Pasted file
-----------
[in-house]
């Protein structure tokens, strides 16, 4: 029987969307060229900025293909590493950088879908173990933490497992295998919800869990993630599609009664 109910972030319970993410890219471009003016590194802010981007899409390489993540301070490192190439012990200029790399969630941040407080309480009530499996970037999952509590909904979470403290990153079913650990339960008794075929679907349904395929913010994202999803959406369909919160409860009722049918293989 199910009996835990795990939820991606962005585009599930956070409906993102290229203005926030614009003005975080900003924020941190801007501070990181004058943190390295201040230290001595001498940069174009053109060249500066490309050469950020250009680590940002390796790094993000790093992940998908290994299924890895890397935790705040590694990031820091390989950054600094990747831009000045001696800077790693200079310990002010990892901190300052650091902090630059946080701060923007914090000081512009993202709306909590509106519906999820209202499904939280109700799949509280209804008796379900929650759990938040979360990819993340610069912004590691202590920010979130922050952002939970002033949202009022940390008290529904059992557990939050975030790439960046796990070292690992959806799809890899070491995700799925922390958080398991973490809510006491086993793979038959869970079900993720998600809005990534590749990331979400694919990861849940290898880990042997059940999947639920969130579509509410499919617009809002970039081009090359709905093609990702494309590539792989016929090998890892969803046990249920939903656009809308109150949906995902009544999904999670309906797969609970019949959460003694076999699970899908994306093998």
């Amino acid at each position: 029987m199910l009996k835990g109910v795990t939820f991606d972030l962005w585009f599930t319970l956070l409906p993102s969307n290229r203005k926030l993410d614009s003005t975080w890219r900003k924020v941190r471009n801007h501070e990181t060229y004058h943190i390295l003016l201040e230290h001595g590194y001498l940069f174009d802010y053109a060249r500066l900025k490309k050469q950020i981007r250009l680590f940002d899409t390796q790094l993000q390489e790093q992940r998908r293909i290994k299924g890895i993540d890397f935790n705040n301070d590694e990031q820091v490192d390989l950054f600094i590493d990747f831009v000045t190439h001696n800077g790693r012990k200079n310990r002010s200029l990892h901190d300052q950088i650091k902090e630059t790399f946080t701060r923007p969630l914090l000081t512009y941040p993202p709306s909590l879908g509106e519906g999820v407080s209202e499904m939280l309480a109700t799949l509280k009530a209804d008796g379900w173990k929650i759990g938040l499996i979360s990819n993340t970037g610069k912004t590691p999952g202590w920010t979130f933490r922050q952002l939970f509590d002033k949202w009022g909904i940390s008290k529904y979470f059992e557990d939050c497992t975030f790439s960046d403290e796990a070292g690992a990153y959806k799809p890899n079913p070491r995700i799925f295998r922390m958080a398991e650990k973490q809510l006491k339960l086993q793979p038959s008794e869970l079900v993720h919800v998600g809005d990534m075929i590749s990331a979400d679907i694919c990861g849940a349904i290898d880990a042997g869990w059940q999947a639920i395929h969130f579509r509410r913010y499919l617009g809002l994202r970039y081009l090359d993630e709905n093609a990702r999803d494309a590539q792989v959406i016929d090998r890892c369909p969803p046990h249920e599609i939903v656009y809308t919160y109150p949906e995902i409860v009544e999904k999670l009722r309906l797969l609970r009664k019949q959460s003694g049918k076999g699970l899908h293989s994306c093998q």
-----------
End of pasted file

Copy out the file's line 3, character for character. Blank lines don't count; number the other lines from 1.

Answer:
């Amino acid at each position: 029987m199910l009996k835990g109910v795990t939820f991606d972030l962005w585009f599930t319970l956070l409906p993102s969307n290229r203005k926030l993410d614009s003005t975080w890219r900003k924020v941190r471009n801007h501070e990181t060229y004058h943190i390295l003016l201040e230290h001595g590194y001498l940069f174009d802010y053109a060249r500066l900025k490309k050469q950020i981007r250009l680590f940002d899409t390796q790094l993000q390489e790093q992940r998908r293909i290994k299924g890895i993540d890397f935790n705040n301070d590694e990031q820091v490192d390989l950054f600094i590493d990747f831009v000045t190439h001696n800077g790693r012990k200079n310990r002010s200029l990892h901190d300052q950088i650091k902090e630059t790399f946080t701060r923007p969630l914090l000081t512009y941040p993202p709306s909590l879908g509106e519906g999820v407080s209202e499904m939280l309480a109700t799949l509280k009530a209804d008796g379900w173990k929650i759990g938040l499996i979360s990819n993340t970037g610069k912004t590691p999952g202590w920010t979130f933490r922050q952002l939970f509590d002033k949202w009022g909904i940390s008290k529904y979470f059992e557990d939050c497992t975030f790439s960046d403290e796990a070292g690992a990153y959806k799809p890899n079913p070491r995700i799925f295998r922390m958080a398991e650990k973490q809510l006491k339960l086993q793979p038959s008794e869970l079900v993720h919800v998600g809005d990534m075929i590749s990331a979400d679907i694919c990861g849940a349904i290898d880990a042997g869990w059940q999947a639920i395929h969130f579509r509410r913010y499919l617009g809002l994202r970039y081009l090359d993630e709905n093609a990702r999803d494309a590539q792989v959406i016929d090998r890892c369909p969803p046990h249920e599609i939903v656009y809308t919160y109150p949906e995902i409860v009544e999904k999670l009722r309906l797969l609970r009664k019949q959460s003694g049918k076999g699970l899908h293989s994306c093998q």